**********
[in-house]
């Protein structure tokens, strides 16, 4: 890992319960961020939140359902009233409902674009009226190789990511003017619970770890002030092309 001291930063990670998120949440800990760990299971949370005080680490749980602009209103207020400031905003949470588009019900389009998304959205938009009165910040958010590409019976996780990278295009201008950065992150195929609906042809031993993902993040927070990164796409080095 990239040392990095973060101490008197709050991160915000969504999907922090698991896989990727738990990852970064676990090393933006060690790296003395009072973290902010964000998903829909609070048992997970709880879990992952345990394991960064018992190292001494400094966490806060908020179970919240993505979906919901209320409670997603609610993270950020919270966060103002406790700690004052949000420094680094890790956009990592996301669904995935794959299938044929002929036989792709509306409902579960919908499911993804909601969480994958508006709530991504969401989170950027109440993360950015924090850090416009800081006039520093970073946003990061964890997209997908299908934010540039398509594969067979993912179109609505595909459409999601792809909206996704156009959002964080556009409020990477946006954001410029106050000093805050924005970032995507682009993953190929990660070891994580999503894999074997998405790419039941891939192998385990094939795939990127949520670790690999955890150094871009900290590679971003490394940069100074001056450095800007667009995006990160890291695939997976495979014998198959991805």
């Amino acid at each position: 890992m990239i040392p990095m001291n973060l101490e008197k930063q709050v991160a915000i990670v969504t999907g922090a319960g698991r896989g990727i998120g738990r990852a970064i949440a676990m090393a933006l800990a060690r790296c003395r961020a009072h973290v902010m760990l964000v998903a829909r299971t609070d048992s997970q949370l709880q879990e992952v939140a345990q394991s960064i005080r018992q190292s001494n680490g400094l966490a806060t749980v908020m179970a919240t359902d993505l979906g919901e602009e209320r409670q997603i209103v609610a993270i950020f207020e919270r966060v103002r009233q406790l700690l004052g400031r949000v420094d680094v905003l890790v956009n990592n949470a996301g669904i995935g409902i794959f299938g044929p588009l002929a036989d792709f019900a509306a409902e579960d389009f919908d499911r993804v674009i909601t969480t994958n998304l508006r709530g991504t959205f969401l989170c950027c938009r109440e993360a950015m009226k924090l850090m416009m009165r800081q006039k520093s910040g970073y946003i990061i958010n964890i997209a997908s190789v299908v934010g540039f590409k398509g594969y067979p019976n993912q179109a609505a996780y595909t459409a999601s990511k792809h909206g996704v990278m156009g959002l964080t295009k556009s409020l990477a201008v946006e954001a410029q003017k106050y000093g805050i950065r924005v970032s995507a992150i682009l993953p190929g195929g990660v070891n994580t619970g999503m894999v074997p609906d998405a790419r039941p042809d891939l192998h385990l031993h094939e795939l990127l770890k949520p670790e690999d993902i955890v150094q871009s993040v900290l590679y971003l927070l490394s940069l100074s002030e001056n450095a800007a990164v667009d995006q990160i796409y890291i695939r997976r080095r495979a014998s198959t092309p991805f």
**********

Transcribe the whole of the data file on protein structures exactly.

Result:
[in-house]
């Protein structure tokens, strides 16, 4: 890992319960961020939140359902009233409902674009009226190789990511003017619970770890002030092309 001291930063990670998120949440800990760990299971949370005080680490749980602009209103207020400031905003949470588009019900389009998304959205938009009165910040958010590409019976996780990278295009201008950065992150195929609906042809031993993902993040927070990164796409080095 990239040392990095973060101490008197709050991160915000969504999907922090698991896989990727738990990852970064676990090393933006060690790296003395009072973290902010964000998903829909609070048992997970709880879990992952345990394991960064018992190292001494400094966490806060908020179970919240993505979906919901209320409670997603609610993270950020919270966060103002406790700690004052949000420094680094890790956009990592996301669904995935794959299938044929002929036989792709509306409902579960919908499911993804909601969480994958508006709530991504969401989170950027109440993360950015924090850090416009800081006039520093970073946003990061964890997209997908299908934010540039398509594969067979993912179109609505595909459409999601792809909206996704156009959002964080556009409020990477946006954001410029106050000093805050924005970032995507682009993953190929990660070891994580999503894999074997998405790419039941891939192998385990094939795939990127949520670790690999955890150094871009900290590679971003490394940069100074001056450095800007667009995006990160890291695939997976495979014998198959991805």
């Amino acid at each position: 890992m990239i040392p990095m001291n973060l101490e008197k930063q709050v991160a915000i990670v969504t999907g922090a319960g698991r896989g990727i998120g738990r990852a970064i949440a676990m090393a933006l800990a060690r790296c003395r961020a009072h973290v902010m760990l964000v998903a829909r299971t609070d048992s997970q949370l709880q879990e992952v939140a345990q394991s960064i005080r018992q190292s001494n680490g400094l966490a806060t749980v908020m179970a919240t359902d993505l979906g919901e602009e209320r409670q997603i209103v609610a993270i950020f207020e919270r966060v103002r009233q406790l700690l004052g400031r949000v420094d680094v905003l890790v956009n990592n949470a996301g669904i995935g409902i794959f299938g044929p588009l002929a036989d792709f019900a509306a409902e579960d389009f919908d499911r993804v674009i909601t969480t994958n998304l508006r709530g991504t959205f969401l989170c950027c938009r109440e993360a950015m009226k924090l850090m416009m009165r800081q006039k520093s910040g970073y946003i990061i958010n964890i997209a997908s190789v299908v934010g540039f590409k398509g594969y067979p019976n993912q179109a609505a996780y595909t459409a999601s990511k792809h909206g996704v990278m156009g959002l964080t295009k556009s409020l990477a201008v946006e954001a410029q003017k106050y000093g805050i950065r924005v970032s995507a992150i682009l993953p190929g195929g990660v070891n994580t619970g999503m894999v074997p609906d998405a790419r039941p042809d891939l192998h385990l031993h094939e795939l990127l770890k949520p670790e690999d993902i955890v150094q871009s993040v900290l590679y971003l927070l490394s940069l100074s002030e001056n450095a800007a990164v667009d995006q990160i796409y890291i695939r997976r080095r495979a014998s198959t092309p991805f």